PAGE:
As FIG. 2 illustrates, the present invention can be deployed in an environment involving multiple wireless network types. For example, core network 30 may be operably connected to a GSM network 20 a, including one or more base stations 24 a and base station controllers 26 a. Base station controller 26 a may be logically associated with a packet control unit to operate in connection with at least one Serving GPRS Support Node 32 and at least one Gateway GPRS Support Node 34 to provide packet-switched network services. Core network 30 may also support a packet-switched UMTS network 20 b comprising one or more Node Bs 24 b and at least one radio network controller 26 b. Core network 30 may also support circuit-switched wireless networks, such as traditional GSM, PCS or cellular networks 20 c.

Accordingly, wireless network 20 may comprise a variety of systems and subsystems. For example, in a GSM network 20 a, the wireless network may comprise one or more base transceiver stations 24 a operably connected to a base station controller 26 a. As FIG. 2 illustrates, the base station controller 26 a is connected to core network 30 via a SGSN 32 which handles access control and other tasks associated with GPRS services for mobile stations 22 accessing the network. In GPRS networks, the base station controller 26 a may include a packet control unit which operates in connection with at least one SGSN and a GGSN to provide the GPRS service to mobile stations 22. Core network 30 may further include a mobile telephone switching office (MTSO) or mobile switching center (MSC) that connects the landline PSTN system to the wireless network system, and is also responsible for handing off calls from one cell or base station to another. FIG. 2 also illustrates UMTS network 20 b comprising one or more node Bs 24 b operably connected to a radio network controller 26 b. Core network 30 may further include media gateway 38, a switching device that terminates circuit-switched channels from a wireless network 20 c and connections from packet-switched, core network 30, that supports access to voice and data services for other wireless network types.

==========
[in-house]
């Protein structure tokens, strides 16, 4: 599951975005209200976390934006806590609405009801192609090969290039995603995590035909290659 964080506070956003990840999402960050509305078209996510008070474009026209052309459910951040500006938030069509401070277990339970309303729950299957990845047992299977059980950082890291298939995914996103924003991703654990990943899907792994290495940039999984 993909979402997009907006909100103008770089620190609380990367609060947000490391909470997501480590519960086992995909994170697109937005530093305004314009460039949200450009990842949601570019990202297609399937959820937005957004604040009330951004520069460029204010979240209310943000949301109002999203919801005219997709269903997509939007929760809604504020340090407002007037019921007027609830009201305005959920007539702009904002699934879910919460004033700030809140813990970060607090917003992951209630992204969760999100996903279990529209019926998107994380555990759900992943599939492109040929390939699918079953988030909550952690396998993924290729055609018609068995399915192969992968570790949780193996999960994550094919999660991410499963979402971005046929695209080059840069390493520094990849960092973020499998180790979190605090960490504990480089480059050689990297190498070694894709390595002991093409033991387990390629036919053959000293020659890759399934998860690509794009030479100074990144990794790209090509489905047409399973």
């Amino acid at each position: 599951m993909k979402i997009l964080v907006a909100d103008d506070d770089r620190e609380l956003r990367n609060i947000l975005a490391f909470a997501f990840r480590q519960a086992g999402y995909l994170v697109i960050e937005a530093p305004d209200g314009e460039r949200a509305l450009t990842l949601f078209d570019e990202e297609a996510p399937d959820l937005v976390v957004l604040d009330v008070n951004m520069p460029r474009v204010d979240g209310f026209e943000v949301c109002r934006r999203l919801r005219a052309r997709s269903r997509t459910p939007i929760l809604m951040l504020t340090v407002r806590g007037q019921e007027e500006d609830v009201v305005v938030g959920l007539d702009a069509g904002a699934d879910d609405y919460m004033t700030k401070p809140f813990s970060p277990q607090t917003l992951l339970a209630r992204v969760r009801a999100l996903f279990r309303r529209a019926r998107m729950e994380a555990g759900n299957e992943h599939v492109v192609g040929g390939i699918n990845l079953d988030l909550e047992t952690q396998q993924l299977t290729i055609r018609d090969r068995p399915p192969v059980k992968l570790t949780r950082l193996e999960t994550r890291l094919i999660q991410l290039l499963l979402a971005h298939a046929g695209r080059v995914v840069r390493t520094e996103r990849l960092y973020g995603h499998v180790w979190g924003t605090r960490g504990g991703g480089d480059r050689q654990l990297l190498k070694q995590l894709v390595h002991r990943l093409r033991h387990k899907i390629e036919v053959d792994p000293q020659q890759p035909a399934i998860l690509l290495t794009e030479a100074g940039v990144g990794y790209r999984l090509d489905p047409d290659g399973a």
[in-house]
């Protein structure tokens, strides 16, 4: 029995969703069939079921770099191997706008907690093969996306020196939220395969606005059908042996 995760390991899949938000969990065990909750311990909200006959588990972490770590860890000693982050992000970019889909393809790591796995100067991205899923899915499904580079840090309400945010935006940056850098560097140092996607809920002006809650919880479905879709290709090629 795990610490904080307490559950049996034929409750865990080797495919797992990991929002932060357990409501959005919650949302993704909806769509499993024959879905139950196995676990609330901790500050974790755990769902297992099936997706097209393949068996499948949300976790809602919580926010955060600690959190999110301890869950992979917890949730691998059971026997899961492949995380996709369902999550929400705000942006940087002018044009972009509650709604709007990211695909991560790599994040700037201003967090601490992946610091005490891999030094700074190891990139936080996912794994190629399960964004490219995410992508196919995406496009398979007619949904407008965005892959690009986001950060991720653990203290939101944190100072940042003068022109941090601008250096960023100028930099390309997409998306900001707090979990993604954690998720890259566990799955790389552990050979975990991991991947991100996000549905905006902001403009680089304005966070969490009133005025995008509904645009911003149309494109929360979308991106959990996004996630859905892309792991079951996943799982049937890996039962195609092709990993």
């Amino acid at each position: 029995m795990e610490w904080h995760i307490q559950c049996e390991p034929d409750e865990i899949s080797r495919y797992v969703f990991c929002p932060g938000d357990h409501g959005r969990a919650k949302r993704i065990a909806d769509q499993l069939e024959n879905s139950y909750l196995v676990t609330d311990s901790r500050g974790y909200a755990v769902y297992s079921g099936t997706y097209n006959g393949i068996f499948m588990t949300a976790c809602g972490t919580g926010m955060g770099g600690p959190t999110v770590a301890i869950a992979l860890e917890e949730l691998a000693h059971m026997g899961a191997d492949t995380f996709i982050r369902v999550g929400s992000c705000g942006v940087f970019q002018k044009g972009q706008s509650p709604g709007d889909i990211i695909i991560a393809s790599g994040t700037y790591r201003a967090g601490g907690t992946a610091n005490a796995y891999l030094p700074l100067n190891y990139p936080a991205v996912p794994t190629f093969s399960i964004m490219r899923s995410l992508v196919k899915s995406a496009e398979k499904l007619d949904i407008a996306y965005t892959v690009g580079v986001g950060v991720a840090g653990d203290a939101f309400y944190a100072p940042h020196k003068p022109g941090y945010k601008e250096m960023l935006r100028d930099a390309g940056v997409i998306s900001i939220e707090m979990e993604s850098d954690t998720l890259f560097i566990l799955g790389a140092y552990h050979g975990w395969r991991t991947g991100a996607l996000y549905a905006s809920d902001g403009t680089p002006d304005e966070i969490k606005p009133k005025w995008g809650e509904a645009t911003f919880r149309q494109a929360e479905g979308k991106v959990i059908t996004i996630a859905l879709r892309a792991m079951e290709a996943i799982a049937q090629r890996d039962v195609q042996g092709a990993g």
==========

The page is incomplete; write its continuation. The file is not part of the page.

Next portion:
Core network 30 includes functionality supporting operation of the wireless network 20, as well as functionality integrating circuit- and packet-switched network traffic. In one embodiment, core network 30 comprises at least one routing device, such as router 36, to route data packets between nodes connected to the core network 30. As discussed above, in one embodiment, core network 30 includes at least one Gateway GPRS Support Node (GGSN) 34, and at least one Serving GPRS Support Node (SGSN) 32. The Gateway GPRS Support Node 34 supports the edge routing function of the core network 30. To external packet data networks, such as network 50, the GGSN 34 performs the task of an IP router. In one embodiment, the GGSN 34 also includes firewall and filtering functionality, to protect the integrity of the core network 30. The SGSN 32, in one embodiment, connects a base station controller 24 to core network 32. The SGSN 32, in one embodiment, keeps track of the location of an individual mobile station 22 and performs security functions and access control. Of course, one of ordinary skill in the art will recognize that the systems employed within, and the functionality of, core network 30 depend on the wireless network type(s) that it supports.

In one embodiment, a router 36 interconnects cellular operator server farm 40 to core network 30. Cellular operator server farm 40 includes at least one server or other computing device implementing functionality associated with, enabling, and/or facilitating operation of wireless network 20. For example, cellular operator server farm 40, in one embodiment, comprises signaling gateway 41, and Home Location Register (HLR) 42. Operator server farm 40 may further include a Visitor Location Register (VLR), DNS servers, WAP gateways, email servers and the like.